A real estate project is considered substantially completed and held available for occupancy upon completion of tenant improvements by the developer, but no later than one year from cessation of major construction activity. Once a real estate project is substantially completed and held available for occupancy, a rental project changes from non-operating to operating, with the following consequences:

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  1. Rental revenues and operating costs are recognized as they accrue
  2. Carrying costs (such as taxes and insurance) are expensed when incurred
  3. Interest capitalization ceases
  4. Depreciation commences
  5. Amortization of deferred rental costs commences

 

Paragraph 23 of FASB Statement 67 states:

If portions of a rental project are substantially completed and occupied by tenants or held available for occupancy, and other portions have not yet reached that stage, the substantially completed portions should be accounted for as a separate project. Costs incurred shall be allocated between the portions under construction and the portions substantially completed and held available for occupancy.

Judgment must be used to determine what constitutes a project and, once identified, when that project is substantially completed and ready for its intended use. For example: a company may identify separate buildings in an office complex as separate projects. However, an individual rental project, such as an office building, is considered one real estate project in its entirety, and that rental project is evaluated in its entirety of whether it is substantially complete.

The FASB considered and rejected a phase – in of depreciation and other operating costs based on a percentage – of – occupancy method over the period of lease – up of a building. 78 As such, depreciation commences for an office building held for rental in its entirety, rather than on a floor-by-floor basis. Similarly, costs incurred for property taxes and insurance relate to the building and land as a whole and, therefore, capitalization of those costs should cease when the building is substantially complete and ready for its intended use, rather than being phased in over time.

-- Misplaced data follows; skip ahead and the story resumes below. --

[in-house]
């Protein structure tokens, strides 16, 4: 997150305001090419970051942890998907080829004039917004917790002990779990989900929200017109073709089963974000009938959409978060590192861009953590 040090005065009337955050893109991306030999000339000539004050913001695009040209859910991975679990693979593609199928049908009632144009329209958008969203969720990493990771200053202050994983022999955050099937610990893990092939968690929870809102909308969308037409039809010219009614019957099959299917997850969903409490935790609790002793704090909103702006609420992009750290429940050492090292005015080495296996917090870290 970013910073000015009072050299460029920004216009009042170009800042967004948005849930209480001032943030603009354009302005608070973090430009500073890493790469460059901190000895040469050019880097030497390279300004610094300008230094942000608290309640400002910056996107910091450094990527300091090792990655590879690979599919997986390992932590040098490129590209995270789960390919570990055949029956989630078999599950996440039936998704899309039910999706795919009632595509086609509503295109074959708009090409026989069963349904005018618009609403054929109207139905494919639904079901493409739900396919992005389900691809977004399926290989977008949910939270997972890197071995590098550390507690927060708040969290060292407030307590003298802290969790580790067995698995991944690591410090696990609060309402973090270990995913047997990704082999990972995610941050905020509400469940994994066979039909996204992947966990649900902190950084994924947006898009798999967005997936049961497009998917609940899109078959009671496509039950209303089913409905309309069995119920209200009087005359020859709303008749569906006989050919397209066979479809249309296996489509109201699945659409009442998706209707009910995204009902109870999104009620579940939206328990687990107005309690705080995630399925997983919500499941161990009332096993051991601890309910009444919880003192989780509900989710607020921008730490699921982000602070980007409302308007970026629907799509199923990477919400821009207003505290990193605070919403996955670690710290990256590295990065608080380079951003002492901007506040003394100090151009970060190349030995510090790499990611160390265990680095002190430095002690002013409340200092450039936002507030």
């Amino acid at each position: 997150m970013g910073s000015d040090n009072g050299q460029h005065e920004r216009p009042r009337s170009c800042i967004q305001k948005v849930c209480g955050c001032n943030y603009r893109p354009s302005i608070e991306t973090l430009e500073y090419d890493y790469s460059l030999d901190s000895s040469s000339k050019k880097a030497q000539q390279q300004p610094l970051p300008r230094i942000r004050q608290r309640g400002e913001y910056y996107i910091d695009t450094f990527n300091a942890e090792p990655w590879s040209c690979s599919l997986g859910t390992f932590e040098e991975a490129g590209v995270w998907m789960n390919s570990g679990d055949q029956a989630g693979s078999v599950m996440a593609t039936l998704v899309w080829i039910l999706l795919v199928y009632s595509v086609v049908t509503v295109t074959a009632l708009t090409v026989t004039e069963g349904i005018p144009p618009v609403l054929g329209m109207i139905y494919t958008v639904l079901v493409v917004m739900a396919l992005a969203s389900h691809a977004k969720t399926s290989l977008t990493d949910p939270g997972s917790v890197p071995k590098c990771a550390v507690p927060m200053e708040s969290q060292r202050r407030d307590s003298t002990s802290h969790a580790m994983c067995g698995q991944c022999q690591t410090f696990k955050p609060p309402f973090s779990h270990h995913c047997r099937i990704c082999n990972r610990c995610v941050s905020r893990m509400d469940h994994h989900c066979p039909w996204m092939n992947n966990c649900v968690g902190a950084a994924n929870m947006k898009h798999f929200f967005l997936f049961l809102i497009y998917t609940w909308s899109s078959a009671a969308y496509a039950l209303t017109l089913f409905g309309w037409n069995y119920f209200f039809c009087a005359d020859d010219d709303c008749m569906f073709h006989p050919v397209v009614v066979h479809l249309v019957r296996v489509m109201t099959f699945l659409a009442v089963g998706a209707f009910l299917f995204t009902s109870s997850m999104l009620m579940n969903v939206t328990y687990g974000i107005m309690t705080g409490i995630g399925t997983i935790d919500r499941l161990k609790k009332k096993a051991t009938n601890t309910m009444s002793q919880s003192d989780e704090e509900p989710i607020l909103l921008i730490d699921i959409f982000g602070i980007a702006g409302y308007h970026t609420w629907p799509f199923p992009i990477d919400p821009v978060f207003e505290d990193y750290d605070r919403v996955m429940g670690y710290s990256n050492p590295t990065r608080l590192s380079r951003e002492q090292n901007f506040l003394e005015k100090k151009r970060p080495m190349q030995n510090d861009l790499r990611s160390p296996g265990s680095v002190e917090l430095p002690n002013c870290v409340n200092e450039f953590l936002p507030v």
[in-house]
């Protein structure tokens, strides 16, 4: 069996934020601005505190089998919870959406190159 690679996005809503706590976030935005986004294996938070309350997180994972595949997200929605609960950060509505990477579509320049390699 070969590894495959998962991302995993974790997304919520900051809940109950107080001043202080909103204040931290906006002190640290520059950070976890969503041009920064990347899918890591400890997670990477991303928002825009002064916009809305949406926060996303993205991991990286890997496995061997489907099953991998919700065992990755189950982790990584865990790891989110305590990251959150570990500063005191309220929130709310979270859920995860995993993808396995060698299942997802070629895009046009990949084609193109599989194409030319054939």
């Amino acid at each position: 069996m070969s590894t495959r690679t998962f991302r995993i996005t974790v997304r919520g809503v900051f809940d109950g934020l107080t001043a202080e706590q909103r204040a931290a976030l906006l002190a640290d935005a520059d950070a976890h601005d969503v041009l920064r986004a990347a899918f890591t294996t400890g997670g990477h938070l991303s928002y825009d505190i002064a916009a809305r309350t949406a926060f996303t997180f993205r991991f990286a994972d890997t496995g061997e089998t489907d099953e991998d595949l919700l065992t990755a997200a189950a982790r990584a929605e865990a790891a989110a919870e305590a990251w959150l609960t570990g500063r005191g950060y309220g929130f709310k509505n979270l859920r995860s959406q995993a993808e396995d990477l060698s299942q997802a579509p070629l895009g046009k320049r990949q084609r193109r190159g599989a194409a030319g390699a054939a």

Costs Incurred Subsequent To Project Completion

For properties that are developed for a company’s own use or rental operations, costs will be incurred subsequent to the completion of the project. Questions of how to account for costs incurred subsequent to a property ’ s completion are encountered not only by real estate companies, but by all companies owning real estate.

The accounting treatment of such costs will depend on the type of costs incurred and the reason for their incurrence. Costs incurred may be start–up costs within the scope of SOP 98 – 5, Reporting on the Costs of Start – Up Activities; they may constitute normal maintenance expenses; or they may stem from renovations, remodeling, or refurbishing activities.

Normal repair and maintenance costs are commonly expensed as incurred. Questions remain, however, with respect to other costs incurred. If a company replaces the roof of a building, for example, should that new roof be capitalized?

If so, is it appropriate or necessary to write off the estimated net book value of the existing roof?

Aside from a general rule that expenditures that extend the life of the property or increase its value are capitalized and that normal recurring repair and maintenance expenditures are expensed, very little guidance exists with respect to the accounting treatment of costs incurred subsequent to project completion.

The proposed SOP, Accounting for Certain Costs and Activities Relating to Property, Plant, and Equipment, offers guidance with respect to costs incurred during the “in service stage”; however, that proposed SOP was not cleared by the FASB. Additionally, the proposed SOP introduces the concept of components, which is generally not followed in U.S. Generally Accepted Accounting Principles (GAAP).